Beyond Asia, significant advances are also seen in many Latin American countries, and at least 20 countries in the Middle East, North Africa, and sub-Saharan Africa have active renewable energy markets, the report says.

Developed countries still led the way in investment in small-scale power projects and R&D during 2010. Germany, Italy and the US were the top three.

"The increased renewable energy activity in developing countries highlighted in this year's report is very encouraging, since most of the future growth in energy demand is expected to occur in developing countries," says Mohamed El-Ashry, Chairman of REN21's Steering Committee.

"More and more of the world's people are gaining access to energy services through renewables, not only to meet their basic needs, but also to enable them to develop economically", says El-Ashry. Renewable energy in even the most remote areas is ensuring that more of the world's people are gaining access to basic energy services, including lighting and communications, cooking, heating and cooling, and water pumping, while also generating economic growth through services such as motive power.

Further highlights from the Report:
*Renewable capacity now comprises about a quarter of total global power-generating capacity and supplies close to 20% of global electricity, with most of this provided by hydropower.
*Developing countries (collectively) have more than half of global renewable energy power.
*Solar PV capacity was added in more than 100 countries.
*The top five countries for non-hydro renewable power capacity were the United States, China, Germany, Spain, and India.
*In the United States, renewables accounted for about 10.9% of U.S. domestic primary energy production (compared with nuclear's 11.3%), an increase of 5.6% over 2009.
*In the United States, 30 states (plus Washington, D.C.) have Renewable Portfolio Standards (RPS).
*China led the world in the installation of wind turbines and solar thermal systems and was the top hydropower producer in 2010. The country added an estimated 29 GW of grid-connected renewable capacity, for a total of 252 GW, an increase of 13% compared with 2009.
*Renewables accounted for about 26% of China's total installed electric capacity in 2010, 18% of generation, and more than 9% of final energy supply.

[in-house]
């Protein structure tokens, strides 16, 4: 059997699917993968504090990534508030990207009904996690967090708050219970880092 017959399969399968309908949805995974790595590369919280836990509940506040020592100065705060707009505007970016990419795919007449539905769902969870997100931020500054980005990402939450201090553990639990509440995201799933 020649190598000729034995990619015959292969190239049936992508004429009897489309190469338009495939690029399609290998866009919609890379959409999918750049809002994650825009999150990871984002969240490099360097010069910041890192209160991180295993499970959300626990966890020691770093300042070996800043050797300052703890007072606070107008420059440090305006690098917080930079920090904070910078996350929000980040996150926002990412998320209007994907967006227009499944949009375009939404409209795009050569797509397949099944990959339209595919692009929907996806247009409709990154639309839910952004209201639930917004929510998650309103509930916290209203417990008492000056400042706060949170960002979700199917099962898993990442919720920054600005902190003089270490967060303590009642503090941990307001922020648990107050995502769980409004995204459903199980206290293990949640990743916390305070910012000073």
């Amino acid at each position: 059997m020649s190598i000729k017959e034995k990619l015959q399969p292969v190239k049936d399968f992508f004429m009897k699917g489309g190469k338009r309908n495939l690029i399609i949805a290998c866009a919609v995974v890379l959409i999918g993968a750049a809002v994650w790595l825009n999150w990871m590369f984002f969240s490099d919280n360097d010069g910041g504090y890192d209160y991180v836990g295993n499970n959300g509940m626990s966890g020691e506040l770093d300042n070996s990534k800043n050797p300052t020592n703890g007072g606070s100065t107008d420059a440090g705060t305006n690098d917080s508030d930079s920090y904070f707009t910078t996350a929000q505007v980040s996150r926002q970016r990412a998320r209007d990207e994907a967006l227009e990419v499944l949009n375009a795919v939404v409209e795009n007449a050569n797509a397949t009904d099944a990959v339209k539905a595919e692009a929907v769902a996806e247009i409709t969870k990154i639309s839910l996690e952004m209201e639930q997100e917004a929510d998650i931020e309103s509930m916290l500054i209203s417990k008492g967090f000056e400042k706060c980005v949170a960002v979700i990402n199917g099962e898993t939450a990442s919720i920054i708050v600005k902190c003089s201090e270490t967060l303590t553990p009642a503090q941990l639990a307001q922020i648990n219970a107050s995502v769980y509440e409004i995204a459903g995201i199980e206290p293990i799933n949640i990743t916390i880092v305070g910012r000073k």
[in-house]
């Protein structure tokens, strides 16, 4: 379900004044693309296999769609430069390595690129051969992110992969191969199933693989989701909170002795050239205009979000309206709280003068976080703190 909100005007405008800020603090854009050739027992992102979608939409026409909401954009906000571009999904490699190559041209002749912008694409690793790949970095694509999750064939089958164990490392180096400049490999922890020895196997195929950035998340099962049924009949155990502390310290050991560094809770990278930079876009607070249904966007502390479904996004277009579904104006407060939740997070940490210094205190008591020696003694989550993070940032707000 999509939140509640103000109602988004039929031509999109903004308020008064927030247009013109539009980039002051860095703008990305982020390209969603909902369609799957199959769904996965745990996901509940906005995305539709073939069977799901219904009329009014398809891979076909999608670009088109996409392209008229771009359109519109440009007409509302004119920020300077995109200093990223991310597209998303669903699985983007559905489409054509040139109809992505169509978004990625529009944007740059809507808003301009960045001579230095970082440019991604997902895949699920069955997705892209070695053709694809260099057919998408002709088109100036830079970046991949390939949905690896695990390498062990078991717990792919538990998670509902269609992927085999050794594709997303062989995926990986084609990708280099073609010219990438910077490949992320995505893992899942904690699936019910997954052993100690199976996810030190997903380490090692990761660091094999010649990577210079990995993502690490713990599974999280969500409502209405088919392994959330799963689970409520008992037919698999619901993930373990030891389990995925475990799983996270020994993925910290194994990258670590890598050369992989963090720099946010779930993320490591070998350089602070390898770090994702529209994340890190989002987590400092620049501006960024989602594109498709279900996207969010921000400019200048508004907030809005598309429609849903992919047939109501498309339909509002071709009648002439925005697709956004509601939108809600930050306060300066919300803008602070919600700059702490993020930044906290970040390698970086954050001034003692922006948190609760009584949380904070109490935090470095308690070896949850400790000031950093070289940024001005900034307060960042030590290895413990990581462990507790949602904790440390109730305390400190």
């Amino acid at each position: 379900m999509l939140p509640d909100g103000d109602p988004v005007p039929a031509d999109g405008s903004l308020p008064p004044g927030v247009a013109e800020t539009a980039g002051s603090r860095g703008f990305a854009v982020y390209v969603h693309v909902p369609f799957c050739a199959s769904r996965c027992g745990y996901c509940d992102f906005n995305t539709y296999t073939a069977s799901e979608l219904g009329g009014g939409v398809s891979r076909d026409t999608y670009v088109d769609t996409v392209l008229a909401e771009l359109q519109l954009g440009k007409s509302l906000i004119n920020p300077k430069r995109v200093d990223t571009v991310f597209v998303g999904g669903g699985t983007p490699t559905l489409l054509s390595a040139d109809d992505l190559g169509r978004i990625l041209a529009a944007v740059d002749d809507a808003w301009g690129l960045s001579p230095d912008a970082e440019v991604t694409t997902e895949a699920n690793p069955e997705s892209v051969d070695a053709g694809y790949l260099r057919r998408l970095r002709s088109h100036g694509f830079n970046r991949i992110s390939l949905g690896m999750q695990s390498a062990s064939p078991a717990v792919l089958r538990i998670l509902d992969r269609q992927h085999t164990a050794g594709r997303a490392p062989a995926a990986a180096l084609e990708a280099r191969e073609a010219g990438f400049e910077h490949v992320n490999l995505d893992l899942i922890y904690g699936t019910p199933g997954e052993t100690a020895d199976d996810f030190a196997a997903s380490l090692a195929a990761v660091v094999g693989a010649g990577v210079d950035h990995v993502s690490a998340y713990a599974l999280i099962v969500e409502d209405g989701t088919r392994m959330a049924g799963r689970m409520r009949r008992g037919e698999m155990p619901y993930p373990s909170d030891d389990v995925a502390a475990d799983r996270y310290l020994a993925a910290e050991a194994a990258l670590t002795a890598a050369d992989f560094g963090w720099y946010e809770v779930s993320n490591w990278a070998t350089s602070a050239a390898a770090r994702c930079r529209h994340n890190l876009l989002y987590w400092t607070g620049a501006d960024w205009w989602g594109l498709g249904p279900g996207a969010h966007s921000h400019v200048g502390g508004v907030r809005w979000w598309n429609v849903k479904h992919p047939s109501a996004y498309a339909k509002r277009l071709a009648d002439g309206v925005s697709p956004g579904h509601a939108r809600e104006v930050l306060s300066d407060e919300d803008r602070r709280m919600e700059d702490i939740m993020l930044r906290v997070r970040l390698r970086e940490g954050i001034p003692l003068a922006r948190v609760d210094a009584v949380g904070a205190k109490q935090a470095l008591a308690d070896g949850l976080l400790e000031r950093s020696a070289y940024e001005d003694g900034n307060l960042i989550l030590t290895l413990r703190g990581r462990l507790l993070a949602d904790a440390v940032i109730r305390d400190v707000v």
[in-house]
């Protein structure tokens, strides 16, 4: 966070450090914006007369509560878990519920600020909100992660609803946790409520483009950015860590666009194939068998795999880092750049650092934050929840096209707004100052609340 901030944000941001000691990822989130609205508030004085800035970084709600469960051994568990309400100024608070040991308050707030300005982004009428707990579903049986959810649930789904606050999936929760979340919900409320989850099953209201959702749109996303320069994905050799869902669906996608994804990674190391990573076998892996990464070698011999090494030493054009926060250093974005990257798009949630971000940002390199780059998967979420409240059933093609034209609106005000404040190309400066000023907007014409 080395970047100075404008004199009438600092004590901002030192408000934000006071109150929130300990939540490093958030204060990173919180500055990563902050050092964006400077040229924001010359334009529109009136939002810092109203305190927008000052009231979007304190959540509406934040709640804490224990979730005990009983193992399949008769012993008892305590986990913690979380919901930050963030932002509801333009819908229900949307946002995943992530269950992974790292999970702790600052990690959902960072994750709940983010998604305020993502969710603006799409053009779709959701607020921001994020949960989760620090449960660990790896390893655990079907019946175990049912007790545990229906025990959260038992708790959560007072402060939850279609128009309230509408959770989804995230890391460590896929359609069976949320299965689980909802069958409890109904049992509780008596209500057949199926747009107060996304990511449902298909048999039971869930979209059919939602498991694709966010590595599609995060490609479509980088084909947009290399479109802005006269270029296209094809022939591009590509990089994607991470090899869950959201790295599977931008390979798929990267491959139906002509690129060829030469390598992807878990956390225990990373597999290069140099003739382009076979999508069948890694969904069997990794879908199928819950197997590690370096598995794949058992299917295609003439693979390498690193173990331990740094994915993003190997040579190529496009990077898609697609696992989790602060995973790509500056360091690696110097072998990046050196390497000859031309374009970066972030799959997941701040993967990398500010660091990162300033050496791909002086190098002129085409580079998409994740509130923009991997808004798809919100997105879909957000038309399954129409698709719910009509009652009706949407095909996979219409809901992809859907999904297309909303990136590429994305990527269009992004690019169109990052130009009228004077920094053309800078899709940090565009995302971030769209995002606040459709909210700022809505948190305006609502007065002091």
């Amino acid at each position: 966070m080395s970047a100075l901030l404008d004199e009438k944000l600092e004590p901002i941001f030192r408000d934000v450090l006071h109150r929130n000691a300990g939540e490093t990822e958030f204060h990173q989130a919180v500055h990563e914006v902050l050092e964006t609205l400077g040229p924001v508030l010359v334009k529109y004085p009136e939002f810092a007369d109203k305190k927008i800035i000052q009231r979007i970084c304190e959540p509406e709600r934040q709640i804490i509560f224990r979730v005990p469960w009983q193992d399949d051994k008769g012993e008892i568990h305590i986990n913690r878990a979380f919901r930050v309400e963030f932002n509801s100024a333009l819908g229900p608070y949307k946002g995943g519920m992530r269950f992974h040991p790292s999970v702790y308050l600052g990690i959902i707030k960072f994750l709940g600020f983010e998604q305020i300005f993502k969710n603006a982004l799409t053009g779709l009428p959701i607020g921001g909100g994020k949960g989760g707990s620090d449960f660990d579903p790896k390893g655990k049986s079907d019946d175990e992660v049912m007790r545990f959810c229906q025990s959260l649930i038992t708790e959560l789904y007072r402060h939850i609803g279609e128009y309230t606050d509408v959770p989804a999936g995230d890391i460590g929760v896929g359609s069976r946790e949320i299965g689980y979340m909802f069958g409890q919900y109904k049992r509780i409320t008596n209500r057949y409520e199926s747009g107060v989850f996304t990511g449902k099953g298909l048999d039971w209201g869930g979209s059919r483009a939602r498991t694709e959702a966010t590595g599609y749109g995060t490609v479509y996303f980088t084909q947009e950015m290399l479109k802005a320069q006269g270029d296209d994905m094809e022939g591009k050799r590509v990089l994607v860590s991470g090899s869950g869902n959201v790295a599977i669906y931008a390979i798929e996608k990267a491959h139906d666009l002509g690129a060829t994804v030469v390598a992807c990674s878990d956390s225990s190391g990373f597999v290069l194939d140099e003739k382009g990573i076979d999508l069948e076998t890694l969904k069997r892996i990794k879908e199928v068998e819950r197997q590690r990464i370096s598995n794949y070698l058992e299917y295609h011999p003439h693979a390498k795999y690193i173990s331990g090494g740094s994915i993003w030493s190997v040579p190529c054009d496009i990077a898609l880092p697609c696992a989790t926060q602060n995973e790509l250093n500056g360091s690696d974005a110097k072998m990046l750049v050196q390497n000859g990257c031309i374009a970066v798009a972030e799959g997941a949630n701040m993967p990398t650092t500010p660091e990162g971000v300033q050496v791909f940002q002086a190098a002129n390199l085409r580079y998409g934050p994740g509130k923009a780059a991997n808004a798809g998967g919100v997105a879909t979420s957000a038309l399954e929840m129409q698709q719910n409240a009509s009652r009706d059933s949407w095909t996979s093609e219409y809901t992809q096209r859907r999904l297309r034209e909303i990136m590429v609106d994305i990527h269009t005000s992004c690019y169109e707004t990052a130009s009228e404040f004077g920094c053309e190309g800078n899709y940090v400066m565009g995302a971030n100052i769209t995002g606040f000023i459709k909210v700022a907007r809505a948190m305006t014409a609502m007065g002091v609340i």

*Brazil produces virtually all of the world's sugar-derived ethanol, and has been adding new hydropower, biomass and wind power plants, as well as solar heating systems.
*In the European Union, renewables represented an estimated 41% of newly installed electric capacity. While this share was significantly lower than the more than 60% of new capacity in 2009, more renewable power capacity was added in Europe than ever before.
*The EU exceeded its 2010 targets for wind, solar PV, concentrating solar thermal power, and heating/heat pumps. Countries including Finland, Germany, Spain, and Taiwan raised their targets, and South Africa, Guatemala, and India, among others, introduced new ones.
*Developing countries, which now represent more than half of all countries with policy targets and half of all countries with renewable support policies, are playing an increasingly important role in advancing renewable energy.

REN21 is also launching its Renewables Interactive Map - a streamlined tool for gathering and sharing information online about developments related to renewable energy.

REN21 is the global renewable energy policy network that provides a forum for international leadership on renewable energy. Its goal is to bolster policy development for the rapid expansion of renewable energies in developing and industrialised economies. REN21 Secretariat is supported by both The United Nations Environment Programme (UNEP) and The Deutsche Gesellschaft fuer Internationale Zusammenarbeit (GIZ) GmbH.